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PAM Library and Modules

The PAM library files found in the /usr/lib/security directory provide the framework to load the appropriate modules and manage the stacking process. They provide a generic structure to which all of the modules can plug in.

Each PAM module implements a specific mechanism. When setting up PAM authentication, you need to specify both the module and the module type, which defines what the module will do. More than one module type (auth, account, session, or password) may be associated with each module. The following list describes each of the PAM modules:

  The pam_unix module, /usr/lib/security/, provides support for authentication, account management, session management, and password management. You can use any of the four module type definitions with this module. This module uses UNIX passwords for authentication. The Solaris environment uses the /etc/nsswitch.conf file to control the choice of appropriate name services to get password records. For complete information, refer to the pam_unix(5) manual page.
  The dial_auth module, /usr/lib/security/, can be used only for authentication. This module, used mainly by the login command, uses data stored in the /etc/dialups and /etc/d_passwd files for authentication. For complete information refer to the pam_dial_auth(5) manual page.
  The rhosts_auth module, /usr/lib/security/, can be used only for authentication. This module, used mainly by the rlogin and rsh commands, uses data stored in the ~/.rhosts and /etc/host.equiv files through ruserok. For compete information, refer to the pam_rhosts_auth(5) manual page.

PAM Configuration File

The PAM configuration file, /etc/pam.conf, determines the authentication services to be used and in what order they can be used. You can edit this file to choose authentication mechanisms for each system-entry application.

Each entry in the PAM configuration file has the following syntax:

<service_name> <module_type> <control_flag> <module_path>

These elements are described in Table 19-4.

Table 19-4 PAM Configuration File Syntax

Element Description
<service_name> Name of the service. Use values such as ftp, login, telnet.
<module_type> Module type for the service. Use one of the following values: auth, account, session, or password.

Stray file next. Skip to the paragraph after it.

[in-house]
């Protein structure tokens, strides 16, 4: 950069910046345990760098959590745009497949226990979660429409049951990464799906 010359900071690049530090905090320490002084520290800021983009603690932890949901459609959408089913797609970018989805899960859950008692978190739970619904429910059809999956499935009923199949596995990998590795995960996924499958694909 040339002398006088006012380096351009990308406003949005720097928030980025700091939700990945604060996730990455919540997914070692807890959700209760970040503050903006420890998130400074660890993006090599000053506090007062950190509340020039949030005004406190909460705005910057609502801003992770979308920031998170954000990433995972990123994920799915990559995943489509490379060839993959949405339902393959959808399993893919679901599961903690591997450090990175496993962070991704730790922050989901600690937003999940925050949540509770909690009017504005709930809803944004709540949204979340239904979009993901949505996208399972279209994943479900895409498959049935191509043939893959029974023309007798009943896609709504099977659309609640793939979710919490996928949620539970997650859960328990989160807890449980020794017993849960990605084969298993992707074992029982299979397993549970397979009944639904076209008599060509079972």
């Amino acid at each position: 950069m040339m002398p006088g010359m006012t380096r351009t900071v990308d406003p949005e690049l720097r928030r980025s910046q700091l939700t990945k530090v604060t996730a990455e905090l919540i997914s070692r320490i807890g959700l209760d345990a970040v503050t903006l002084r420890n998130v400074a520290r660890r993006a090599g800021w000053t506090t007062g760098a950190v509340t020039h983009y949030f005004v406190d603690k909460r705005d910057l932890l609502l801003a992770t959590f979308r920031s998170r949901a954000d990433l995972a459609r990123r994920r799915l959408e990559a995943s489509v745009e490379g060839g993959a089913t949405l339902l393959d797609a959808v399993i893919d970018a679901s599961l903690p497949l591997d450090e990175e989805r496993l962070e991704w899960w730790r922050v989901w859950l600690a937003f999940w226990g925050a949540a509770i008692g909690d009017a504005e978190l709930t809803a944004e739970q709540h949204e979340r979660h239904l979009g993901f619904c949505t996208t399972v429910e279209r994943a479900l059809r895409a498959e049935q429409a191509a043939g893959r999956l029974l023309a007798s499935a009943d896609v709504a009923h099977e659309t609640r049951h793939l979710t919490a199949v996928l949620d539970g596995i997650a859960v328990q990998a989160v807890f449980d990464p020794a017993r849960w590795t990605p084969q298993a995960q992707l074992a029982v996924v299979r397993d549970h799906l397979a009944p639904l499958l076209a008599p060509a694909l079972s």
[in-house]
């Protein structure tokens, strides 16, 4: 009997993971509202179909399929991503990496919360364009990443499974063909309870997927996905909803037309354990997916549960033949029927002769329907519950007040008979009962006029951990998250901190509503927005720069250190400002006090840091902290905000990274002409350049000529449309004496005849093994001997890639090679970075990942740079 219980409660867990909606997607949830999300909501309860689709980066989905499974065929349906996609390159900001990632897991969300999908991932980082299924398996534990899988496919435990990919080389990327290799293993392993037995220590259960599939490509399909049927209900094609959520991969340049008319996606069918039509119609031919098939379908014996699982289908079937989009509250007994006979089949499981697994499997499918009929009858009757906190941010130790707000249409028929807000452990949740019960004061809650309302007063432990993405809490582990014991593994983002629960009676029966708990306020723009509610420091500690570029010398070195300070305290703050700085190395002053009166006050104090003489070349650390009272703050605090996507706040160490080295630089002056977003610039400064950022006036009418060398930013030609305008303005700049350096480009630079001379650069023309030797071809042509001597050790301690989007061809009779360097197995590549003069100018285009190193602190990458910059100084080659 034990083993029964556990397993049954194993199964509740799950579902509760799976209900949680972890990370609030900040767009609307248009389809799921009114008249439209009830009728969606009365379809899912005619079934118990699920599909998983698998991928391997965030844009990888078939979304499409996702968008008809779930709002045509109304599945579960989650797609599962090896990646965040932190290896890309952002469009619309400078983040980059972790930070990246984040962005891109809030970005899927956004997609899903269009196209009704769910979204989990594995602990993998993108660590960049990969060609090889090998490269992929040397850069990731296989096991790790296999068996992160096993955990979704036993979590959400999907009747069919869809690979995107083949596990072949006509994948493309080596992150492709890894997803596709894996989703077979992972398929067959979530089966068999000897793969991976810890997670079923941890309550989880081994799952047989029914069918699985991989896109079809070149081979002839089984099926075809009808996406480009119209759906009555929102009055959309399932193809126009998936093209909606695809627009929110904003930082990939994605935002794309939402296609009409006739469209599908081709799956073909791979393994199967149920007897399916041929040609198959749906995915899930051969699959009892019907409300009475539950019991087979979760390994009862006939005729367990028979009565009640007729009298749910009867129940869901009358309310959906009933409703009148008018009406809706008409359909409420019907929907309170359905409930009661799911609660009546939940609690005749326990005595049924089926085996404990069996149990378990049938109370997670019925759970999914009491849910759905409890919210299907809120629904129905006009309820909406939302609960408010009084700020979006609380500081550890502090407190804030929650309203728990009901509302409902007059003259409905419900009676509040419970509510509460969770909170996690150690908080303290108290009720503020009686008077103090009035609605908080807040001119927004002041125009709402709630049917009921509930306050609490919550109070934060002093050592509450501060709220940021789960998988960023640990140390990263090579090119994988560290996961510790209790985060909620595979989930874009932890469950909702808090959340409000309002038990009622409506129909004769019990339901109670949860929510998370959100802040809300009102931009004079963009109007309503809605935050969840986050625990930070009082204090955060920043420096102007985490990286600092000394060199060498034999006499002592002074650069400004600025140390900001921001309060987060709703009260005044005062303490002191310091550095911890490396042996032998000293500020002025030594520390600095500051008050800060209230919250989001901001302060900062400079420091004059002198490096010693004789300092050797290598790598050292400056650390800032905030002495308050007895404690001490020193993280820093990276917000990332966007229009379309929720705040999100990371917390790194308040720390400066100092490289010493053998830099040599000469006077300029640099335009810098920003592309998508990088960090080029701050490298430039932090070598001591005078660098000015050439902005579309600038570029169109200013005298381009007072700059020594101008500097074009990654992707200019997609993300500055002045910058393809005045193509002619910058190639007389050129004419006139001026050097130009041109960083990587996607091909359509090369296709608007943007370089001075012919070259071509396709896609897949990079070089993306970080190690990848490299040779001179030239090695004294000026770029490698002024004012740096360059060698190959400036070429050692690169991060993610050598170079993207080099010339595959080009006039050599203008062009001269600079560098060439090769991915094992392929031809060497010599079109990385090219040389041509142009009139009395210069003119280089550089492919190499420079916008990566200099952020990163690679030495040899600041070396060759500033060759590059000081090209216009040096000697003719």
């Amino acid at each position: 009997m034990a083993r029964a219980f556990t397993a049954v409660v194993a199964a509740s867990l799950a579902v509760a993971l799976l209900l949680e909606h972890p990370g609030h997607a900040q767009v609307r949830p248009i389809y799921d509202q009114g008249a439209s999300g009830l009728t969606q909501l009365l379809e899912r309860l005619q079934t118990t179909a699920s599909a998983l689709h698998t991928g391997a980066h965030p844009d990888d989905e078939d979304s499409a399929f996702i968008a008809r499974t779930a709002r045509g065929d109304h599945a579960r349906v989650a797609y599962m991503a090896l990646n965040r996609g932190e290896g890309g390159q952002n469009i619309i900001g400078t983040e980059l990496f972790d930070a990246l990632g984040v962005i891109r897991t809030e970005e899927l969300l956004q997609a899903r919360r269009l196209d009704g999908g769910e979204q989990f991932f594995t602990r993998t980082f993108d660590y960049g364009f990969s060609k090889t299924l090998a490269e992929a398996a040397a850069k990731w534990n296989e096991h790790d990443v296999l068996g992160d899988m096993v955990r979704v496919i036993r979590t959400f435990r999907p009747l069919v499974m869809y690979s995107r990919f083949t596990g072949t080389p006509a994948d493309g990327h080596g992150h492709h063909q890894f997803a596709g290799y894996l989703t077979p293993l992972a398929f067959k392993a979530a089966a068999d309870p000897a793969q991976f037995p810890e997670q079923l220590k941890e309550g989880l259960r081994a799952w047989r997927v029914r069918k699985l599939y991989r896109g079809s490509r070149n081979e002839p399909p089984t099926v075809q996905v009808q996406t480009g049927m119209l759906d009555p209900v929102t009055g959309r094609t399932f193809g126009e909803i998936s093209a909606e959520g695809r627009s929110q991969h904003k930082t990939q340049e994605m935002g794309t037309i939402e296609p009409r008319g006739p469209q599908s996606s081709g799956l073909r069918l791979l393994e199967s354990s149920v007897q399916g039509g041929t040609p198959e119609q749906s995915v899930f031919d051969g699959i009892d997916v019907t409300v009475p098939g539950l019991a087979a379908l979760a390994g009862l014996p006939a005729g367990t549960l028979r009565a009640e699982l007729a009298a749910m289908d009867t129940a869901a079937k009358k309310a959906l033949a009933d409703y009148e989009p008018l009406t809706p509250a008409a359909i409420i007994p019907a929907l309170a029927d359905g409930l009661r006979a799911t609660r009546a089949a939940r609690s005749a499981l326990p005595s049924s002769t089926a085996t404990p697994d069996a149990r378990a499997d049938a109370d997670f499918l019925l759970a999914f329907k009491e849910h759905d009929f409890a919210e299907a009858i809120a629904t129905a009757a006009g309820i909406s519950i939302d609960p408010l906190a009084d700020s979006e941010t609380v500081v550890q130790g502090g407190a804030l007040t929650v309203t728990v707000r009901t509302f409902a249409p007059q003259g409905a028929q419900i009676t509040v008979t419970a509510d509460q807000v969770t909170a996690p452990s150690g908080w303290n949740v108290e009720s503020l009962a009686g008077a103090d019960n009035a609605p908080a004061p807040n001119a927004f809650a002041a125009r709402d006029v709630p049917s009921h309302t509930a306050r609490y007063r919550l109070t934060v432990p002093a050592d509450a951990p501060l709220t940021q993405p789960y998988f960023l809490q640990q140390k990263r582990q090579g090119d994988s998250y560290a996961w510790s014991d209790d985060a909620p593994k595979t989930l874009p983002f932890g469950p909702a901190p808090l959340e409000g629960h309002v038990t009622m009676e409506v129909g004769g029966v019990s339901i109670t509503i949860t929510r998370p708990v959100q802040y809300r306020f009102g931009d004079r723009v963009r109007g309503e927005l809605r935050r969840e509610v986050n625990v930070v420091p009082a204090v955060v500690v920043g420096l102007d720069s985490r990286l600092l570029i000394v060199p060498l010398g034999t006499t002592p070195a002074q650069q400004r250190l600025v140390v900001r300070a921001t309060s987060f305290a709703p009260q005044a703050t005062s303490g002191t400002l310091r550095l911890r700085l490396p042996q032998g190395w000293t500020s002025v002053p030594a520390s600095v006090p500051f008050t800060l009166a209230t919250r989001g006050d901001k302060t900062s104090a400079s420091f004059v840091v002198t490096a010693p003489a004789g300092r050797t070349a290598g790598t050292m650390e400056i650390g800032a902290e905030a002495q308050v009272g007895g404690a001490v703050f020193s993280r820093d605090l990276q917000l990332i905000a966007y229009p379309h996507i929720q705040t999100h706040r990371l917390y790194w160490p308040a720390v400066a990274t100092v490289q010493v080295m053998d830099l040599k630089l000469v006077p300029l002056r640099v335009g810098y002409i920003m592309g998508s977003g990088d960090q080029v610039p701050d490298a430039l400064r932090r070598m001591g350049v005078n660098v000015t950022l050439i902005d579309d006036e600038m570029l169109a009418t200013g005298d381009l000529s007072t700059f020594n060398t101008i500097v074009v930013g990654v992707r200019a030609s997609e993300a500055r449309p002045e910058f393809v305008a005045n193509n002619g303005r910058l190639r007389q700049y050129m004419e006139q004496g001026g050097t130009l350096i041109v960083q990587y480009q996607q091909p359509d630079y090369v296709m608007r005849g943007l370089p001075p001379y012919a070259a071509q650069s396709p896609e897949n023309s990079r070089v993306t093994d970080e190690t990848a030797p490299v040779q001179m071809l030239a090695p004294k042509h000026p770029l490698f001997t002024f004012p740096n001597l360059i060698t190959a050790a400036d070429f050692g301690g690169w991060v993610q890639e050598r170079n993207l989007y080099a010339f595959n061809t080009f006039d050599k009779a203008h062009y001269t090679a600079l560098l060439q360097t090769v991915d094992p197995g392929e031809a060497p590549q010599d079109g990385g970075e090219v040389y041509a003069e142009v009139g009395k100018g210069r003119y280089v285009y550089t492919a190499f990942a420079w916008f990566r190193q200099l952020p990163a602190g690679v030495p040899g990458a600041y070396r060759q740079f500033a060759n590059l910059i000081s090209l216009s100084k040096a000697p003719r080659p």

<control_flag> Determines the continuation or failure semantics for the module. Use the values required, requisite, optional, or sufficient. For more information, see Control Flags
<module_path> Path to the library object that implements the service functionality.
[<module_options>] Specific options that are passed to the service module, such as debug and nowarn. You do not need to specify module options. Refer to the manual page of the specific module for a complete list of module options.

You can add comments to the pam.conf file by starting the line with a pound sign (#). Use white space to delimit fields.

Each line must specify the first four elements. <module_options> are optional.

NOTE:  An entry in the PAM configuration file is ignored if the line has less than four fields, if an invalid value is given for <module_type> or <control_flag>, or if the named module is not found.

Valid Service Names

Table 19-5 lists some of the valid service names, the module types that can be used with that service, and the daemon or command associated with the service name.

Several module types are not appropriate for each service. For example, the password module type is only specified to go with the passwd command. There is no auth module type associated with this command because it is not concerned with authentication.

Table 19-5 Valid Service Names for /etc/pam.conf

Service Name Daemon or Command Module Type
dtlogin /usr/dt/bin/dtlogin auth, account, session
ftp /usr/sbin/in.ftpd auth, account, session
init /usr/sbin/init session
login /usr/bin/login auth, account, session
passwd /usr/bin/passwd password
rexd /usr/sbin/rpc.rexd auth
rlogin /usr/sbin/in.rlogind auth, account, session
rsh /usr/sbin/in.rshd auth, account, session
sac /usr/lib/saf/sac session
su /usr/bin/su auth, account, session
telnet /usr/ auth, account, session
ttymon /usr/lib/saf/ttymon session
uucp /usr/sbin/in.uucpd auth, account, session

Control Flags

You must specify one of four control flags for each entry in the pam.conf file to determine continuation or failure behavior from a module during authentication. The control flags indicate how to handle a successful or a failed attempt for each module. Even though the flags apply to all module types, the following explanation assumes that these flags are being used for authentication modules.

The control flags are:


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